France to more than double penalties for non-reporting of trusts

Monday, 11 November 2013
Penalties imposed by the French government for non-declaration of a trust in any jurisdiction are to increase sharply to 12.5 per cent of the trust assets.

The duty on trust administrators to report details of trusts anywhere in the world with some connection with France was enacted in 2011 and came into full force last year. Currently the penalty for failing to disclose is 5 per cent of the trust assets, or a minimum of EUR10,000, whichever is larger.

The tough new penalties were overwhelmingly passed by the National Assembly last week, as part of a comprehensive new law that also imposes even more stringent reporting obligations on trustees.

The bill contains 58 separate measures, many aimed at residents who have concealed assets abroad. These measures are intended to reinforce the government's voluntary disclosure opportunity under which French taxpayers are urged to declare their hidden overseas assets ion return for limited penalties. Budget minister Bernard Cazeneuve expects the new campaign to bring in EUR2 billion of additional revenue next year.

Other measures include an increase in the penalty for failing to declare overseas assets for purposes of the ISF wealth tax. This is to be increased from 10 to 40 per cent. Also, foreign jurisdictions that have not 'embarked on the road' to automatic exchange of tax information by 1 January 2016 will be blacklisted.

Undeclared assets held abroad, and which cannot be proved to be of legitimate origin, are to be taxed at 60 per cent. Recovery times are to be extended from six years to ten years on goods or unregistered rights in a bank account, a life insurance contract or a foreign trust.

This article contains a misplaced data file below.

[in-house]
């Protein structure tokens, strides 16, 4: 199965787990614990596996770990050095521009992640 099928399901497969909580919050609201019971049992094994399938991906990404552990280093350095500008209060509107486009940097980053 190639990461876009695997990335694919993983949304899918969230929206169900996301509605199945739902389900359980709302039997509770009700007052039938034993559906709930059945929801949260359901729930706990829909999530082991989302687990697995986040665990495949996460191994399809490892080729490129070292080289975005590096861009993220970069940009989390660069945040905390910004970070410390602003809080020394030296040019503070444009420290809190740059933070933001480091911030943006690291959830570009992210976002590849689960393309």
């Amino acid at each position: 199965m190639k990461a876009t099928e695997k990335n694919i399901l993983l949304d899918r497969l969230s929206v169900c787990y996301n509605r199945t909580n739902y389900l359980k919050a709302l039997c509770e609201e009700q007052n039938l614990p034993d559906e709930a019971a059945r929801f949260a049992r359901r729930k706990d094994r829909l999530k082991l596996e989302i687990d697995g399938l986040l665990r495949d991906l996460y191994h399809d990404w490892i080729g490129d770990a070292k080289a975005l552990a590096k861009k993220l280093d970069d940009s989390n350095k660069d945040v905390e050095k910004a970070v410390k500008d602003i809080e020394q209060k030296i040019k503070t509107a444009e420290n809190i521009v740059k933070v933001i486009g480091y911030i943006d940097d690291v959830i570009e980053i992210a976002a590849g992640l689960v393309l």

The statute of limitations for criminal tax offences is to be increased from three to six years, and the limitation period for recovery action against taxpayers living abroad will also be extended. Maximum jail sentences for 'aggravated' tax evasion are to rise from five to seven years, along with fines of up to EUR2 million. 'Aggravating' factors include using bank accounts or entities held abroad, or through falsification, the use of intermediate entities, or the dishonest use of offshore accounts or falsely claiming to be domiciled abroad.

Tax evaders will be given the chance to halve their sentences by informing on their accomplices or other perpetrators.

The new bill also grants the tax authorities powers to use any information they receive regardless of origin. This includes illegally obtained information communicated by a judicial authority or under an international administrative assistance request. The purpose of this measure is probably to neutralise a decision of France's Supreme Court, which in early 2012 ruled that information on 15,000 HSBC Private Bank clients stolen from the bank's Geneva branch could not be used in tax evasion prosecutions.

'With these measures and the development of international cooperation, fraudsters need to know that they can not escape punishment for very long', noted Cazeneuve, whose predecessor in the finance ministry, Jerome Cahuzac, was prosecuted this year for operating an undeclared EUR600,000 Swiss bank account.


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